“If you come at me,” warned the stranger, “you’ll get hurt.”

Nole was startled by the accuracy of his foe’s intuition. He anticipated Nole’s attack formulation immediately. He’s dangerous, Nole thought, analyzing him. But not like the gang members. He’s… strong. Nole looked over his shoulder at his deceased friend. The image still stung him.

Even though he no longer had the edge of a surprise attack, he figured it was better for him to attack first rather than being caught off guard. Loosening his grip on the glasses, he tossed them at his opponent.

The stranger stepped away easily, avoiding the flimsy weapon as Nole rushed in his direction, swinging his fist with all his strength. His adversary skillfully dodged the assault, letting Nole move the complete motion of the follow-through. Nole continued to swing punches, not letting him get a single opportunity to counter. To his surprise, none of the blows were connecting, and as his opponent seamlessly avoided each one, they moved further and further back into the room.

Nole could feel his attacks losing momentum, and apparently, so did his opponent. With one quick move, he grabbed Nole’s arm and rotated it behind his back. Within seconds, Nole was against the wall near the foot of the staircase, his face pushed into the cement wall by his opponent’s free hand.

Taken aback, he struggled, but not like the act he used with the second-rate gang members he targeted. He knew he was in genuine danger. In a last-ditch effort, Nole kicked his right leg back at his oppressor. The kick landed on his foe’s knee, and his leg buckled slightly, but it wasn’t enough to set Nole free. Nole felt the grasp on his arm and neck tighten as his opponent regained his bearings.

He readied himself for the final blow, but instead was released. Astonished, he turned to see him standing firmly about two yards away from him. He could see his eyes then, gray[MA1]  and cold, looking through him instead of at him. Nole rubbed the back of his neck and rolled his sore shoulder.

“The people that killed your friend,” he explained as if the fight never happened, “were most likely looking for the guy you brought here.” His words had an icy edge, as if he were relaying a message that didn’t interest him. The guy I brought here? Was he dead now too? Or maybe he was the one who killed Murphy. “And they’re probably looking for you as well.”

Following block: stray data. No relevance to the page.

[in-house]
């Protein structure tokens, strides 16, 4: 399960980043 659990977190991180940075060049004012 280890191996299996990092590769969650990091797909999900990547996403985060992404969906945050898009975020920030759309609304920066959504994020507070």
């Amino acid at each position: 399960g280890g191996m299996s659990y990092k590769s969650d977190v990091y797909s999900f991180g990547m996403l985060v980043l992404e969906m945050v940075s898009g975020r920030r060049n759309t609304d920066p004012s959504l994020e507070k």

Nole furrowed his eyebrows and blinked in confusion. “How do you even know that? Who’s looking for me?” The blind frustration began to fade, but the anger still existed.

“It’s a long story. Someone else will tell it to you. Let’s go.”

Nole instinctively thought of Caden and Suri. Even though the stranger was offering the answers he wanted, he couldn’t forget about his siblings.

“I can’t,” Nole declined.

Neither of them moved for a few minutes. Although the man had shown Nole that he didn’t intend to kill him, Nole still didn’t fully trust him.

“Zane!” called a voice from upstairs, surprising Nole, “They’re here.” Nole gazed up the staircase and saw a girl perched above him. He returned his eyes to the man, who he assumed was Zane.

“We’re leaving,” he answered, maintaining eye contact with Nole.

“What about him?” she called. Zane didn’t answer, as if the question were meant for Nole. He heard the girl’s footsteps as she rushed downstairs and saw them engaged in a stare off.

“He’s not coming,” he answered, turning to face her.

“But we have to-,” she persisted, but stopped once he walked past her and Nole. As he made his way upstairs, Nole’s eyes turned to the girl, who looked at a retreating Zane with a puzzled expression. Her long strawberry blonde hair was tied in a ponytail and her cheeks dotted with freckles. She sighed as she followed him up the stairs. Stopping midway, she turned back to Nole. “There are Pents outside,” she warned, not waiting for his reply as she scurried up the rest of the stairs.